When the Dragon Wagon opened in March, it became the first food truck to operate in Douglas County’s new food truck court, called The Lot at Roseburg, 444 SE Oak Ave.
In the last four years, Dragon Wagon owner Pran Patterson has moved to the U.S. from Thailand, learned English, earned her drivers license and started a business to sell Thai food to the Douglas County community. She just celebrated gaining her American citizenship last Thursday.
The $8 entrees on the Dragon Wagon’s menu include pad thai, drunken noodles, beef noodle soup, and green, yellow and red curries, among other options. The $5 appetizers available include salad rolls with peanut sauce and spring rolls with plum sauce. Patterson said she plans to expand the menu in the future.
“I like to cook from my heart so when you eat, you’re happy,” Patterson said. She said Americans tend to think Thai food is spicy, but she said it’s not spicy unless customers want her to add more spice. Patterson said she doesn’t mind customizing food for her customers if they have specific dietary needs or requests.
With big windows on the side of the truck, Patterson said she wants customers to be able to see the process of how their meals are made.
“I want to show them what I’m cooking,” she said. She added her priorities are cleanliness, freshness and excellent taste.
She said her husband, Greg Patterson, who works for the Roseburg Veterans Affairs Medical Center, had the idea to name the truck the “Dragon Wagon.” Patterson said in Thailand, dragons are viewed as lucky.
She and her husband met in Thailand while he was there with the Peace Corps and she was working at a Toyota company. After she came to join him in the U.S., Patterson saved money to buy her food truck by working at FCC Furniture and selling tie-dyed items online.
“Life in America is very different from my country, everything is new,” Patterson said. From using a dish washer to a credit card machine, Patterson had to learn many things that may seem everyday to most Americans, but are not often seen in Thailand.
Travis Hill, hospitality director for the Umpqua Indian Development Corporation, is working to establish The Lot as a place where up to 12 food trucks can operate at one time. The Cow Creek Band of Umpqua Tribe of Indians owns the 0.68-acre property, which has a total real market value of $236,968.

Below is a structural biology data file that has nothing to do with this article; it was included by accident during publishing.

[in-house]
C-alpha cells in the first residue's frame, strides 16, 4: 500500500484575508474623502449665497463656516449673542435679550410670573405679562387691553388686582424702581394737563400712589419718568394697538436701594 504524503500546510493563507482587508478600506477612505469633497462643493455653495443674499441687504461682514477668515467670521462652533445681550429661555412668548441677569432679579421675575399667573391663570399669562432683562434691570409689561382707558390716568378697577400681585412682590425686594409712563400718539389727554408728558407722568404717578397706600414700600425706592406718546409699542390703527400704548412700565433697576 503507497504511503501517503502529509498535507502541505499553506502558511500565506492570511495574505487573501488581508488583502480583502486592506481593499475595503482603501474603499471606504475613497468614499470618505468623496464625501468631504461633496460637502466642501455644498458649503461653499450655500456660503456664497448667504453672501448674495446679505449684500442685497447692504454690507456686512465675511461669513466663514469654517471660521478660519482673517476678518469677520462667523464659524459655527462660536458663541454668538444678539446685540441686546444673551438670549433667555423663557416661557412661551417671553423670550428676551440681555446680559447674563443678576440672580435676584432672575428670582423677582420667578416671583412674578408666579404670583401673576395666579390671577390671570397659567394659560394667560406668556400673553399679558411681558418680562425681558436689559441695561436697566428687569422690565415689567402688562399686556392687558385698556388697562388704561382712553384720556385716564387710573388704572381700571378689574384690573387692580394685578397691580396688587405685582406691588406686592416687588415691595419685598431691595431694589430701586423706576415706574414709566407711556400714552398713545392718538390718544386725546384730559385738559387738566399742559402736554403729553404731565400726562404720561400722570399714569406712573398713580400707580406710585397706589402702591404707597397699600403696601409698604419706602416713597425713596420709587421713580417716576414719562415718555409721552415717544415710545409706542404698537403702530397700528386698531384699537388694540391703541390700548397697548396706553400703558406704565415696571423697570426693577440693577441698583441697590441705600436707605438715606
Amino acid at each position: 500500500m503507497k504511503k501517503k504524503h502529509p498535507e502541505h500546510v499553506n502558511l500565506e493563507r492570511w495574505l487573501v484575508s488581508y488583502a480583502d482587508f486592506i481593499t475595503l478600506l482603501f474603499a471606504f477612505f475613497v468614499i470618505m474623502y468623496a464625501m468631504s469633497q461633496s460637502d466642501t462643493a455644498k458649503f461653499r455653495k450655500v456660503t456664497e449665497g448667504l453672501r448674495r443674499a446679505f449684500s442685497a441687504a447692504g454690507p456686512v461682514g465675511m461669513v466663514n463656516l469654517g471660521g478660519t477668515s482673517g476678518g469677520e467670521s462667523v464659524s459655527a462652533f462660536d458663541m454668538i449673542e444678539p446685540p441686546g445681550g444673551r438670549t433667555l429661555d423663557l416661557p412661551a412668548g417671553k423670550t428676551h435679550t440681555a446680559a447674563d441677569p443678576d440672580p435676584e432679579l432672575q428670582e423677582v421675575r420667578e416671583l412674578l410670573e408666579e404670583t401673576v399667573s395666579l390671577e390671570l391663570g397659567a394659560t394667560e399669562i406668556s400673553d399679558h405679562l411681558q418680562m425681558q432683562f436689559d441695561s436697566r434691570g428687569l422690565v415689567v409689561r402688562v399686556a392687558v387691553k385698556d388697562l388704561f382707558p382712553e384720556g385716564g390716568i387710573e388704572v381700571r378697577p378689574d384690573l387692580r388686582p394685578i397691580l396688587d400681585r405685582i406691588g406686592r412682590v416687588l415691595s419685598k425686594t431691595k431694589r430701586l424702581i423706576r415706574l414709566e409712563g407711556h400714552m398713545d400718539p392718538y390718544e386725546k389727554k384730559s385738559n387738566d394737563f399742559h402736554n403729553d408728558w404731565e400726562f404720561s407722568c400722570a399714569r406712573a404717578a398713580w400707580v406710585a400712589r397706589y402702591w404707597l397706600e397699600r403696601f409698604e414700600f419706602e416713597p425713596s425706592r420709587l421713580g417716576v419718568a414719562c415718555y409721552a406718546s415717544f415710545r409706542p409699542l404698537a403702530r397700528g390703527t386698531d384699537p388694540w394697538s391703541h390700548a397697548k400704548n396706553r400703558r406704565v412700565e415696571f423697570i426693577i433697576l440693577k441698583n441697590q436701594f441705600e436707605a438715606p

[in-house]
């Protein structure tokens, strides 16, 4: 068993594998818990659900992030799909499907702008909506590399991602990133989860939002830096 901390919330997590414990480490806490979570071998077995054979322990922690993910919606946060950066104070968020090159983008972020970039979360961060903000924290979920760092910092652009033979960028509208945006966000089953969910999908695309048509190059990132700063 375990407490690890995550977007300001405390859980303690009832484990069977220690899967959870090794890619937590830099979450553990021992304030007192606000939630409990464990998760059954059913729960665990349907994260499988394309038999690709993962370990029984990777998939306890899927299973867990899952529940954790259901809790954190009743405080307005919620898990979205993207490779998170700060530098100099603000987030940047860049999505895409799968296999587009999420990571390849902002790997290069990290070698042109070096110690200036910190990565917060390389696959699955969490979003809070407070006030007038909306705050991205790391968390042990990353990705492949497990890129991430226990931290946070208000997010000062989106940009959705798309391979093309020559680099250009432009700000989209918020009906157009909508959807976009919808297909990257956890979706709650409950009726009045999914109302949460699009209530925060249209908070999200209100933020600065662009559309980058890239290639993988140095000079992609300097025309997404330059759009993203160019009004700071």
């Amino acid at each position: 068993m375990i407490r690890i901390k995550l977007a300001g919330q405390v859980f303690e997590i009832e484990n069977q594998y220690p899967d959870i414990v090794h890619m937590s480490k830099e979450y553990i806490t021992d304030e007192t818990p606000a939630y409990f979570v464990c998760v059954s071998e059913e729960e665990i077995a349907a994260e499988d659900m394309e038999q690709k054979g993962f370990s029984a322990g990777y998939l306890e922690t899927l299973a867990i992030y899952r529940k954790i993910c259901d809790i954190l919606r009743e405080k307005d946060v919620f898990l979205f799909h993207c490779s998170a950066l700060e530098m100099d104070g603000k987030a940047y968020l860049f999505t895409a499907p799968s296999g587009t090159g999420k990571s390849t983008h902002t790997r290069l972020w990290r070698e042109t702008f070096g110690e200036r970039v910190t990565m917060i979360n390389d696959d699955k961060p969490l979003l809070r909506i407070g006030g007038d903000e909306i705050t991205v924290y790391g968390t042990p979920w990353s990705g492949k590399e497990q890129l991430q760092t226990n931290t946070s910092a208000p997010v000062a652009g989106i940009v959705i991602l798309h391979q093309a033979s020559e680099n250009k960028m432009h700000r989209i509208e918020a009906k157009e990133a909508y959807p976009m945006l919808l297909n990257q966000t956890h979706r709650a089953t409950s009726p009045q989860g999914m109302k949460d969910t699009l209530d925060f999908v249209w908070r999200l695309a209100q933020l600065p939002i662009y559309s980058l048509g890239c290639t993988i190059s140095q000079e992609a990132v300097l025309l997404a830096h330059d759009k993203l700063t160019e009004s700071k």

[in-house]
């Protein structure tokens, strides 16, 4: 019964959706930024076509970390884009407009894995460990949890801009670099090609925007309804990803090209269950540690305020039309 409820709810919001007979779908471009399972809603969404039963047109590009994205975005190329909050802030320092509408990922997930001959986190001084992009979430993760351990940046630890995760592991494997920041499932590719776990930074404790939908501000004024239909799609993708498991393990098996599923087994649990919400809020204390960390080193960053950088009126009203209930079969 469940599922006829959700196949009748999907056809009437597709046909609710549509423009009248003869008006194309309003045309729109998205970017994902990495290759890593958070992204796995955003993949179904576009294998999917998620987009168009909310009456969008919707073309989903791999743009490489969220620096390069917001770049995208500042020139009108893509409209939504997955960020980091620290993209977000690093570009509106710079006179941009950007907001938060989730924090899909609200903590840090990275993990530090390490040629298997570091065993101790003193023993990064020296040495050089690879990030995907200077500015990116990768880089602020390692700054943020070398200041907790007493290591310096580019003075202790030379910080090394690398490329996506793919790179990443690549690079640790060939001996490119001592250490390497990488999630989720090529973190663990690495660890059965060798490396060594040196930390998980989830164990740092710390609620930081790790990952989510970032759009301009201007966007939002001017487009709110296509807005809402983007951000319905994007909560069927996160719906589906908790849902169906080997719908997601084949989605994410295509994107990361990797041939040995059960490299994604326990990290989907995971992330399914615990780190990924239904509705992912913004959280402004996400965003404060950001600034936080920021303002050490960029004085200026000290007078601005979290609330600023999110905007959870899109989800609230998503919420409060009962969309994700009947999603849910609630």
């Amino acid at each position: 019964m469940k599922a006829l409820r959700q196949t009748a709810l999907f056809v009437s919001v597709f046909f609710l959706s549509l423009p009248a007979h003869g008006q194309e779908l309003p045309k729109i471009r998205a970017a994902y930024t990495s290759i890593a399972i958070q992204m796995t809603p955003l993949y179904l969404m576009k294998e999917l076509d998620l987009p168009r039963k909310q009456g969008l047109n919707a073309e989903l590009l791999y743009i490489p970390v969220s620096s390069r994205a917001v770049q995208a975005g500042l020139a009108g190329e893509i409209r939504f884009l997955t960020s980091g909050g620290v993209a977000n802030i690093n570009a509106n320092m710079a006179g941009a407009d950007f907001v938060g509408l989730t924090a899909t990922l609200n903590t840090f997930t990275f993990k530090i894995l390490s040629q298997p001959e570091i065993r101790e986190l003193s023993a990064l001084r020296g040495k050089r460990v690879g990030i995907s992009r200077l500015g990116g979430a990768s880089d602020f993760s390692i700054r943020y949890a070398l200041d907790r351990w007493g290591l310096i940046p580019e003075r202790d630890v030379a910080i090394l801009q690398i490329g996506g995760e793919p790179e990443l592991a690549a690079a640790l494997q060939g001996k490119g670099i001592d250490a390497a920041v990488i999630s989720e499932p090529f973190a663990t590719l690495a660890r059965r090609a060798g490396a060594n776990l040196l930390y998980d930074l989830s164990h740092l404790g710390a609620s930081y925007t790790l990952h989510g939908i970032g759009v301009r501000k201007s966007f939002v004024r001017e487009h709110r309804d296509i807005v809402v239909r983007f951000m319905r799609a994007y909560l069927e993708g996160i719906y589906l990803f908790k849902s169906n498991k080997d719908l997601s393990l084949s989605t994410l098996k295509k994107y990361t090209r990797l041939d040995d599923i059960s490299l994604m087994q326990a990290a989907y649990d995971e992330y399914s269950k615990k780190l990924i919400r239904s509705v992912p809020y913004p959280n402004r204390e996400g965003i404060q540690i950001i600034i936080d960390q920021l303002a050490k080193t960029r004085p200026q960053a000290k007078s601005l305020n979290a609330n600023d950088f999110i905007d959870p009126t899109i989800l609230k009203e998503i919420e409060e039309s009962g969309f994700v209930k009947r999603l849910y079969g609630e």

The property used to be the location of the Holiday Motel, which was demolished more than years ago, according to Hill. The property has sat vacant until now.
Wayne Patterson, executive director of the Umpqua Economic Development Partnership, originally approached the tribe with the idea for The Lot, and Hill took over the project.
Dragon Wagon customer Susie Dinsmore of Roseburg said her daughter had a food truck selling vegetable sushi in North Carolina, and she’s happy the Dragon Wagon is at the food truck court.
“It’s awesome they’re here in Roseburg,” Dinsmore said as she picked up her food to go.
Hill said the food truck court will eventually offer a variety of food in one location.
“There’s obvious interest from the public,” Hill said. “Because food trucks are such an economical avenue for a restaurant owner or entrepreneur to break the ice in that type of industry, it’s a good start and gives more options for our local area.”
While he was waiting for his food from the Dragon Wagon Friday afternoon, Chris Breslin of Roseburg said the food truck court seems like a cool idea.
“It’s cool to have this property as a place of business and it gives more variety,” Breslin said. He added it gives a group of customers more options, so some can visit one truck while others order food from another.
So far, Hill said seven trucks have expressed interest in joining the food truck court, including trucks selling cup cakes, tacos, fish and chips and more. The Dragon Wagon is currently the only truck to be approved, though two other businesses have applications in, Hill said.
The gravel lot will soon get sign posts, picnic tables and a covered shelter for customers to sit and eat, Hill said. The hours of The Lot will vary based on the availability of the food trucks.